Several salvage treatments can be performed for patients with failed treatment of subtrochanteric fracture, such as re-osteosynthesis [6] and prosthetic replacement [7]. In young patients, efforts should be made to prioritize bone stock preservation through refixation, whereas for elderly patients with inadequate bone stock, hip replacement may be the preferred option [8]. Some studies have reported that total hip arthroplasty (THA) is an effective salvage procedure and can reduce the need for subsequent reoperations for failed treatment of trochanteric fracture fixation [9,10,11,12,13,14,15].

However, to the best of our knowledge, few reports have described the results of cementless THA performed as a salvage therapy for failed subtrochanteric fracture fixation. Therefore, the purpose of this retrospective study was to evaluate the clinical outcomes, implant survival, rate of revision, and complications of salvage THA in failed subtrochanteric fracture fixation cases.

Methods

The institutional review board of our hospital approved this retrospective study. Twenty-two hips of 22 patients with failed fixation of subtrochanteric fractures were treated at our institution between January 2001 and December 2017. One patient (one hip) was lost to follow-up, and three patients (three hips) died due to causes unrelated to THA before 2 years of follow-up; finally, 18 hips of 18 patients who were followed up for more than 2 years were included in this study. Before the operation, infection was preoperatively dismissed in all patients based on complete blood white cell count, total leukocyte count, erythrocyte sedimentation rate, and C-reactive protein levels. There were occurrences of fracture nonunion in all patients, which were related to metal failure in nine patients. In other patients, metal failures were related to metal breakage in eight patients and a cut-out screw in one patient. Prophylactic antibiotics were administered to all patients 30 min before the operation and continued postoperatively for 2 days. Patient demographic details are shown in Table 1.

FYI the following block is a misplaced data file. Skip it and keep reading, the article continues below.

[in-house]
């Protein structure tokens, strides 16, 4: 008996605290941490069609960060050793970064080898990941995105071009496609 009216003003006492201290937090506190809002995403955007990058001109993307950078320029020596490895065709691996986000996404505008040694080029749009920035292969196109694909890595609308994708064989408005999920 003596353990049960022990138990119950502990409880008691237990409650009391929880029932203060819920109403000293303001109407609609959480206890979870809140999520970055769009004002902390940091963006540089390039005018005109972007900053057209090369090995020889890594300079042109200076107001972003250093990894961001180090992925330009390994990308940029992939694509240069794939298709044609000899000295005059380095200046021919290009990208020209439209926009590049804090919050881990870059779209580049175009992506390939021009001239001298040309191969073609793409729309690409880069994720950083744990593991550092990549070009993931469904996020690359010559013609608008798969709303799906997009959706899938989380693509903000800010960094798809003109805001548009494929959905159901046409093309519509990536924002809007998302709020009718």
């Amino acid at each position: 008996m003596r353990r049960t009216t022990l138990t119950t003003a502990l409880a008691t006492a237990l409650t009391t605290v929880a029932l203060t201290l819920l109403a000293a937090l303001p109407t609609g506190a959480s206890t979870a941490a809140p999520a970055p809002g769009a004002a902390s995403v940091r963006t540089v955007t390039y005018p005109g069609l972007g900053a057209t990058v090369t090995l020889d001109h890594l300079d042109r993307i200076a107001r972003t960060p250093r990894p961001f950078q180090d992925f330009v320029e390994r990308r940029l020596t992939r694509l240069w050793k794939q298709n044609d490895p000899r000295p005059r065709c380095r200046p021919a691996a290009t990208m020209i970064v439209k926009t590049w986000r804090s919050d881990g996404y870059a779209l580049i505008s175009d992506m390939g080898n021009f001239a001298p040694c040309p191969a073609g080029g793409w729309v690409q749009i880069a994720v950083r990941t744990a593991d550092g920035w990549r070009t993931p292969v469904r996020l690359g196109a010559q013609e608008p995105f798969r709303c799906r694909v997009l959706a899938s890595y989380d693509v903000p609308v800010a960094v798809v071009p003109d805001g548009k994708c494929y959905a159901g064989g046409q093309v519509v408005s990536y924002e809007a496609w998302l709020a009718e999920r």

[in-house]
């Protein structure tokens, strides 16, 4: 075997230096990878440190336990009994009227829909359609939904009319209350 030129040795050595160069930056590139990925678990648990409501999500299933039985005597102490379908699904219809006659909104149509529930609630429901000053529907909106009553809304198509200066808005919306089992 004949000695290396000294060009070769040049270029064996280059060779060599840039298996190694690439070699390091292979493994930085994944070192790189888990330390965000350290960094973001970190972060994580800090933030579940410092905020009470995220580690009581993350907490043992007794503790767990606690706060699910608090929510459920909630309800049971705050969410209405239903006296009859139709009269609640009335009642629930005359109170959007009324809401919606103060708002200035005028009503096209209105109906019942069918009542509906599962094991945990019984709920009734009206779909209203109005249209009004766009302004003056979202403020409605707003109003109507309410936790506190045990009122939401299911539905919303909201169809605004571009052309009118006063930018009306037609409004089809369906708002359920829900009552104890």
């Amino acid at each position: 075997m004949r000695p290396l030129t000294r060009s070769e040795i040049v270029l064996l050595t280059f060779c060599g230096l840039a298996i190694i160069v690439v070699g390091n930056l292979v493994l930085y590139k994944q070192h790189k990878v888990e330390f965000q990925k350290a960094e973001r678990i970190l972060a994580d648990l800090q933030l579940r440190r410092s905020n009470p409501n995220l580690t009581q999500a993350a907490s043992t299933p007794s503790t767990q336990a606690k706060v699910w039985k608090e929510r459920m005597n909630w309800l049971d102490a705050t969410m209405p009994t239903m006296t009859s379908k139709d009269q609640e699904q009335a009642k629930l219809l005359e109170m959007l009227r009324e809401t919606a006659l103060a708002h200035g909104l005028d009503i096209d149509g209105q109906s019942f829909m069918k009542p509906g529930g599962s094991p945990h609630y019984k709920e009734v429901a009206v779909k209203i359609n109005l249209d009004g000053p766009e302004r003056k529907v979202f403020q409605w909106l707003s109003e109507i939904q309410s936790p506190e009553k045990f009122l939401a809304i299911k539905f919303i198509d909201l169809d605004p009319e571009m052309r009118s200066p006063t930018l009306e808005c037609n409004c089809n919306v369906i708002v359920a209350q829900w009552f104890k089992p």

Table 1 The demographic details of the patients

Operative technique

All cases of fixation failures were treated using cementless THA by an experienced orthopedic surgeon. All THA procedures were performed using the posterolateral approach in lateral decubitus position. An additional skin incision was made or the original skin incision was extended to remove previously implanted fixation devices when necessary.

After components reduction, the proximal fracture fragment was reattached to the proximal femur using a trochanter grip or a trochanter grip plate with cables (Dall Miles, Stryker Orthopaedics, Mahwah, USA), yielding good tension of the abductors and increasing the healing potential. In all cases, bone grafting was performed routinely for nonunion of the proximal femur using the femoral head. Postoperatively, a range of motion exercises and walking with limited weight-bearing was encouraged a day after surgery. Weight-bearing was gradually increased before obtaining radiological confirmation of bone union. Exercises for a range of hip motion and abductor strengthening were encouraged in all patients.

Implant description

Wagner straight conical femoral stems with rough blasting were designed for cementless fixation in severe bone deformity or dysplasia at the proximal femur. In our study, Wagner stems (Zimmer, Warsaw, USA) were used in all 18 patients (100%), with the long-length stem (Wagner SL stem) and standard-length stem (Wagner cone stem) used in 11 and 7 patients, respectively. Details of acetabular cup and femoral components and additional devices are shown in Table 2.

Table 2 Details of Acetabular and Femoral Components

Follow-up